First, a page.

8 min read

Super power your business on the cloud

Krzysztof Machelski

Director, Enterprise Applications

Moving a company’s digital infrastructure to the cloud is at once an old and new concept. Cloud computing has been around since the early 2000s, and many large enterprises have been enjoying the considerable benefits it offers at least since then.

Some businesses, however, still haven’t come around. For some reason or another, storing and processing on their own hardware gives them a sort of peace of mind. Many of these businesses are misguided; they don’t realize that cloudification means auto-scaling, cost reduction and easy management. In fact, cloud solutions are a path to super power any business.

Smarter use of resources

One of the fundamental benefits of cloud computing is something most businesses have already been aware of for sometime: Not having to invest in on-site expensive servers to handle processing needs. Cutting down on the up-front costs of an investment that often over- or underperforms when it comes to actual needs is a reasonable thing to do, and it stimulates smart business growth.

But this capability goes beyond simply saving the cost to purchase and maintain a physical server: The real value is in the processing and computing flexibility cloud storage offers. It’s difficult for any business to know and forecast when there is going to be increased processing demand on its servers -- whether it’s an e-commerce brand preparing for major shopping events or services company in the aftermath of a major marketing push.

Whereas using owned hardware and servers leaves businesses vulnerable to overloading and crashing during these events, a business that has deployed its servers on the cloud has to worry a lot less about spikes in server demand. Even in the event of demand spikes that are unforeseen, having a digital network on the cloud gives any business a chance to broaden (or limit) the scope of its processing ability on the fly. It’s just a matter of adjusting a slider on a console. And no server space goes wasted.

Going to the cloud in one fell swoop

Even when cloud computing is used on the most basic level, the capabilities are pretty amazing. For companies that have always used their own processing hardware, one of the most enticing things about the cloud is having the ability to “lift and shift”: In essence, cloudifying everything in one fell swoop.

It’s not as simple as it sounds; and yet it is the simplest and most basic way for companies to make the move to the cloud. Some businesses are wary by the prospect of transferring all of their digital information from a single server on premises to multiple “instances” (essentially, virtual servers on the cloud) and the perceived threats that come with it. But the reality is that a move to the cloud like this means improved reliability. Also, thanks to the “three 9s SLA” (99.9% availability time) of the cloud infrastructure it’s much easier to achieve the strictest SLAs required by enterprise customers. Shifting applications to the cloud frees you from infrastructure-induced unavailability incidents.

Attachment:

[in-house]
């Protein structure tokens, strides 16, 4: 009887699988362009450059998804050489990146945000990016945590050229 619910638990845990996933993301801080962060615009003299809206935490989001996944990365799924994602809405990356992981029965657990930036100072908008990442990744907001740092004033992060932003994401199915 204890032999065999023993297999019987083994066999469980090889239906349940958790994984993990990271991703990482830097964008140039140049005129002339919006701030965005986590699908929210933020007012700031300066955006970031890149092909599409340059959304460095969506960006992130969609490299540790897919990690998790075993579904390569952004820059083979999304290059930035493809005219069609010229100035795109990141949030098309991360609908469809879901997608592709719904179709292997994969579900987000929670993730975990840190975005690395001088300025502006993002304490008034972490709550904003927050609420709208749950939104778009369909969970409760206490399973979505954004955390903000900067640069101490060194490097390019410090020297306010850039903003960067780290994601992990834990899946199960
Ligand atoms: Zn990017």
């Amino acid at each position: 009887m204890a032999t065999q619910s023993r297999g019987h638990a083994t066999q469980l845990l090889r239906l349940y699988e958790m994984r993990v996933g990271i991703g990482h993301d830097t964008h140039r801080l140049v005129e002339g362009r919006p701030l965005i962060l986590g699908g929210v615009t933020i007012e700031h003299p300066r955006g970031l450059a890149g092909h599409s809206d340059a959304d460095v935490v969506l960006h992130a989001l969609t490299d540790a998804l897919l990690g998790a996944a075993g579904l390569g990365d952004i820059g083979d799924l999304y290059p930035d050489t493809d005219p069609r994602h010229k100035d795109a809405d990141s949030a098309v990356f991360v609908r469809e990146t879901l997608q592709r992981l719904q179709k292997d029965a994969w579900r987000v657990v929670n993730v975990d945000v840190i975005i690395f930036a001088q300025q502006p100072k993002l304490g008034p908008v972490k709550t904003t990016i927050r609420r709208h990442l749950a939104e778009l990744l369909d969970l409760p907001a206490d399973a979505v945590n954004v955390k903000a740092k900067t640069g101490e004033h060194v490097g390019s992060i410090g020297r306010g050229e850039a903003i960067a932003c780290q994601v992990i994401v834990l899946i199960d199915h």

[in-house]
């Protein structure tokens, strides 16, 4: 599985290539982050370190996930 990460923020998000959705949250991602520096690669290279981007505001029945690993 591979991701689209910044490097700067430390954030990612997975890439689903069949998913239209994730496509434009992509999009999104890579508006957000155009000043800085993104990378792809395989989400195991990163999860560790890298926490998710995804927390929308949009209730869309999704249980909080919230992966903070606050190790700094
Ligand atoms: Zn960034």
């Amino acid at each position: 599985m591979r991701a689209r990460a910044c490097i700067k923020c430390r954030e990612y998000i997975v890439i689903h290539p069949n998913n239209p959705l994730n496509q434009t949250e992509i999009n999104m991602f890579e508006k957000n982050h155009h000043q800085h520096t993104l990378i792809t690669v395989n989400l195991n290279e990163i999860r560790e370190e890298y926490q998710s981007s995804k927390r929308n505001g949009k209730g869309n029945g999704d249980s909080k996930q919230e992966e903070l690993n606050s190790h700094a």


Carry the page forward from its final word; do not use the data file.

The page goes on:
The incredible power of going cloud native

But again: “lift and shift” signifies the most basic level of cloudification. The true power of cloud computing comes when organizations take it a step further: going completely ‘cloud native.’ This means that applications and all digital processes either exist and originate on the cloud or are partly cloudified. It’s important to note that cloudification doesn’t stop apps from communicating with internal applications on premises.

Businesses that go cloud native can leverage the building blocks of the cloud such as database, caching and service execution, all provided as a service. Also, the cloud can become the new environment for all software development. Going cloud native presents considerable advantages: the cost of maintenance goes down, performance goes up, and communication between processes and applications becomes much smoother.

Furthermore, all updates that are needed can be made easily. Leveraging the cloud means that applications can be constructed with microservices: smaller building blocks which enable flexible updating and continuous development and deployment. Microservices, along with containers, make applications compartmentalized, so minor updates to an application no longer require a massive, global overhaul.

An important thing for any business to consider before any kind of transition to the cloud is what kinds of services and capabilities it would like to have in doing so. While the biggest names in cloud computing (AWS and Azure) offer significant capabilities to businesses uninitiated in cloud computing (such as providing the building blocks to go cloud native), these services operate on a significant level of complexity. For this reason, any business that is looking to super power itself by moving to the cloud would do well to link up with a partner who knows how to take them there swiftly and safely.

Check our Enterprise Applications for further information.

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